Simple Fixes for Common Air Compressor Problems
Industries that perform heavy duty work require durable and efficient air compressors. Ensuring that your air compressors are running properly can help you save money and business time.
There are different tell-tale signs that will let you know your air compressor is faulty. Recognizing and troubleshooting problems before they escalate can prevent you from having to spend a huge amount of money on repairs or even replacement. Fuses that often blow, oil in the discharge, and overheating are just a few of the most common problems you encounter with industrial air compressors. These problems tell you that your unit is going to need servicing real soon.
The abovementioned problems are usually easily fixed. For instance, too much oil consumption may be caused by clogged or defective filter or leaking oil lines. Replacing your filters can be a quick fix for your compressor concerns. Tightening bolts and replacing the system’s gasket can also fix the leaks of oil.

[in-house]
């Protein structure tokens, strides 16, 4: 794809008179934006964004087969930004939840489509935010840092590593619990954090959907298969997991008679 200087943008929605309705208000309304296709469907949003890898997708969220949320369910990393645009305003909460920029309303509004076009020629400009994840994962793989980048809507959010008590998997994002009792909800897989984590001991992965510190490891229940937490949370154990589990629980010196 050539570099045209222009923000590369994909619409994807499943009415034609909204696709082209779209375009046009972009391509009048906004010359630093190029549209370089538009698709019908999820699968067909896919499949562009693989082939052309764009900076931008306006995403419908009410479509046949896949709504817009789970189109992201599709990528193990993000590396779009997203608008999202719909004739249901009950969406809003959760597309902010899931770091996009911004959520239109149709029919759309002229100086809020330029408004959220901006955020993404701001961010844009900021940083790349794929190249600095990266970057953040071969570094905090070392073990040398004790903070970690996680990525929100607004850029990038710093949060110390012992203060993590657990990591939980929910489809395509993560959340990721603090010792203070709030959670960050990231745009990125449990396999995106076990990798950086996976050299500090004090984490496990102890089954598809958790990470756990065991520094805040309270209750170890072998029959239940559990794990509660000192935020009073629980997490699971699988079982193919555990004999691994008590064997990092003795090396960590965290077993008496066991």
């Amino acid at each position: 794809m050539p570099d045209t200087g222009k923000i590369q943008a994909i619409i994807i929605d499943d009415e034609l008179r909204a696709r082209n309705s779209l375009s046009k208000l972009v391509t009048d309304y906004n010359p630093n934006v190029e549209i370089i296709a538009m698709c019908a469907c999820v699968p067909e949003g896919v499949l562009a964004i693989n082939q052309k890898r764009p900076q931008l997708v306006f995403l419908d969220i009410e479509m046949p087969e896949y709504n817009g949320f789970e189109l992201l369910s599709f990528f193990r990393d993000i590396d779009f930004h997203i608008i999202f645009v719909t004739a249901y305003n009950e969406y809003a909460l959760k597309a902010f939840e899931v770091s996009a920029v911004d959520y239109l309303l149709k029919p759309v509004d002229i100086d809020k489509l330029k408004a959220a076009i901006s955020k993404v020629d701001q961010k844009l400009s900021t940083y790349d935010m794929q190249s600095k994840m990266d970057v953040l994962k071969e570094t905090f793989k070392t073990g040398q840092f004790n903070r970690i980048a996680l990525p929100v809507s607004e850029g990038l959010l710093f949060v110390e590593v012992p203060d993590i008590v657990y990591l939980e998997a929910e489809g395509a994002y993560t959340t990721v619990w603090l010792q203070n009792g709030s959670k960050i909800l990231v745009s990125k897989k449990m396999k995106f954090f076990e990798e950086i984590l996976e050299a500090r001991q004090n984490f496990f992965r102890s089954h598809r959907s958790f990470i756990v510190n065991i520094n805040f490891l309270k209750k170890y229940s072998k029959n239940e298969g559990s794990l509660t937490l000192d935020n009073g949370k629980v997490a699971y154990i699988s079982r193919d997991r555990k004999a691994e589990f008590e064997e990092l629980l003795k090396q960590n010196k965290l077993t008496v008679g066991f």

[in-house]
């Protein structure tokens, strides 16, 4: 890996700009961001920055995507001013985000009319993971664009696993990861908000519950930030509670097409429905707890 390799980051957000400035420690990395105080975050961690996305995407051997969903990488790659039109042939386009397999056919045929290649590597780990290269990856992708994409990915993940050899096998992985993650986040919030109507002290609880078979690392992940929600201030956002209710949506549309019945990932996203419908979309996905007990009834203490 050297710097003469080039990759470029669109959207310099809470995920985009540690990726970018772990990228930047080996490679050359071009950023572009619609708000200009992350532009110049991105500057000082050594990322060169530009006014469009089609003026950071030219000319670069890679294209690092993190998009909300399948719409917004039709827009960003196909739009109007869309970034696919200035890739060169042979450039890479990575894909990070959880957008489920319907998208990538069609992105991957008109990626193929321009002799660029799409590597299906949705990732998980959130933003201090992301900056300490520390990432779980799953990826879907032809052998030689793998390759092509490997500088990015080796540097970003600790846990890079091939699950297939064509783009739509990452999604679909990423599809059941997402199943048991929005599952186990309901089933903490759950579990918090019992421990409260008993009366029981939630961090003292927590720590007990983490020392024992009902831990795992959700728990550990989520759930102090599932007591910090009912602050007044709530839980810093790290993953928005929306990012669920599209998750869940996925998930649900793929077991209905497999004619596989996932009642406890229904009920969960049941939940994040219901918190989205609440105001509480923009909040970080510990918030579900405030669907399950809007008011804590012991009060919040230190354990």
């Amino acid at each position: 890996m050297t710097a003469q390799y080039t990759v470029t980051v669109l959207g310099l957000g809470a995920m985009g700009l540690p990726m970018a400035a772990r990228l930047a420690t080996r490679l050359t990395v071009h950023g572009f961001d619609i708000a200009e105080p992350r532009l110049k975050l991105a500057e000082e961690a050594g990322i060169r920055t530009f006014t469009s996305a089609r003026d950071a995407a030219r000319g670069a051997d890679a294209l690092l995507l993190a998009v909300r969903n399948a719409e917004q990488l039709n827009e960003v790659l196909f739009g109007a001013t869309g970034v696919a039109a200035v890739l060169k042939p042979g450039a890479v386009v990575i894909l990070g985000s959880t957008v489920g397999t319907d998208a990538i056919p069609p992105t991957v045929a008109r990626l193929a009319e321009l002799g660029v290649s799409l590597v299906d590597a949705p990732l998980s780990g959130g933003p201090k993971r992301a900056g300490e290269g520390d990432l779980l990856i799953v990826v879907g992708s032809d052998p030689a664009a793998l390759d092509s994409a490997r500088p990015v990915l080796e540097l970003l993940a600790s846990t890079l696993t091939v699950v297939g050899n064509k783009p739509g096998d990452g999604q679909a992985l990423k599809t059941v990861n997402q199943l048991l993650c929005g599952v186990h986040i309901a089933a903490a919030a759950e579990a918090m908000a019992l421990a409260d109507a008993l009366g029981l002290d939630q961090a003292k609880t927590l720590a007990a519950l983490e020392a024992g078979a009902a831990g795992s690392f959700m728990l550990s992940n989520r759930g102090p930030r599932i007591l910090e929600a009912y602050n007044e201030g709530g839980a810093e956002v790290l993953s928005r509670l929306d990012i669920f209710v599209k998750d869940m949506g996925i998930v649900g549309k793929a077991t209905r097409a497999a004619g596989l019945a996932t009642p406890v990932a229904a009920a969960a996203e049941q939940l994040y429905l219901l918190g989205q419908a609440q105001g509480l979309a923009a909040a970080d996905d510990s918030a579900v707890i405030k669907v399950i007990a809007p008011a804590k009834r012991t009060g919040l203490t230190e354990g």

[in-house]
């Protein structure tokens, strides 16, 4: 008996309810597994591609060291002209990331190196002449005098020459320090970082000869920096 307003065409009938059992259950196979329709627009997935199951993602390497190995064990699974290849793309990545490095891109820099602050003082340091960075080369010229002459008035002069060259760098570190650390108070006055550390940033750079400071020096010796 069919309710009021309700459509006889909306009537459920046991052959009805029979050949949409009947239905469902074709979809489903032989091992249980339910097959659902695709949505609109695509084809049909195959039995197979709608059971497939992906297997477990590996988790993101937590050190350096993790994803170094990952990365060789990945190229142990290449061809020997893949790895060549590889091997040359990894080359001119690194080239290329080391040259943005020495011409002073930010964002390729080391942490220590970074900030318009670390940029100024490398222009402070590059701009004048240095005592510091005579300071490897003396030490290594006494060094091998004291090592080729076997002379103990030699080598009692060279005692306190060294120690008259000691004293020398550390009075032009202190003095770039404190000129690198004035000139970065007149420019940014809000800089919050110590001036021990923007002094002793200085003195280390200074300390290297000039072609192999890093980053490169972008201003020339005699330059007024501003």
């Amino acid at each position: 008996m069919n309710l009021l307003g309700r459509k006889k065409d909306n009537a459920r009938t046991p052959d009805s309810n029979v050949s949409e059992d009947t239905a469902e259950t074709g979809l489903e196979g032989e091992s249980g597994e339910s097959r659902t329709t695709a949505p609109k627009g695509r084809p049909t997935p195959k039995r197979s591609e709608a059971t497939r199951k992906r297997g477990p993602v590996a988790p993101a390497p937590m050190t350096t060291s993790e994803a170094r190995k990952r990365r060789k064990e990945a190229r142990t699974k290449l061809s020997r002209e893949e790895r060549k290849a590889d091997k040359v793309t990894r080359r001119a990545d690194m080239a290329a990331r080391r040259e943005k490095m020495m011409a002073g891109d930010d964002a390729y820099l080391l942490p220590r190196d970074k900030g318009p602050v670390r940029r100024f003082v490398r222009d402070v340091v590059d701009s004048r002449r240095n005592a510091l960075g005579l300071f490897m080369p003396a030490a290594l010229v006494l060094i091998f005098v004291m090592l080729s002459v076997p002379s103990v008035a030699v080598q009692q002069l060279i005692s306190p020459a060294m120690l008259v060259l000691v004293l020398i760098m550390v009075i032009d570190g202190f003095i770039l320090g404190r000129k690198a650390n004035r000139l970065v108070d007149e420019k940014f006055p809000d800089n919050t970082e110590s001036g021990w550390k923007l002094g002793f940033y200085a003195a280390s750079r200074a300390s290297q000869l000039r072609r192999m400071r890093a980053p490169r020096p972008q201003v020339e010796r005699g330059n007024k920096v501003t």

When fuses blow repeatedly, note the ampere rating of the unit to be sure that the right fuse is being used. If you are using the correct size and it is still blowing, it is possible that the motor is overloaded. That is a bigger problem that has to be taken care of. It is better to turn off the machine to avoid further damage.
Overheating may be caused by poor ventilation. Check the oil levels and blow out coolers to help prevent overheating issues. Oil discharge in the air that’s coming from the air compressor is another common concern. It could be an indication of improper installation of some parts or some faulty components. With regular maintenance checks, you can find and address these problems.
Once the air compressor is inspected, you will see if it is an easy fix or if it would require a professional. And if it’s the latter, you can always call C.E.D. Compressed Air to have it working well again. Remember that preventive maintenance is still the best way for you to avoid any air compressor problems and downtime in production.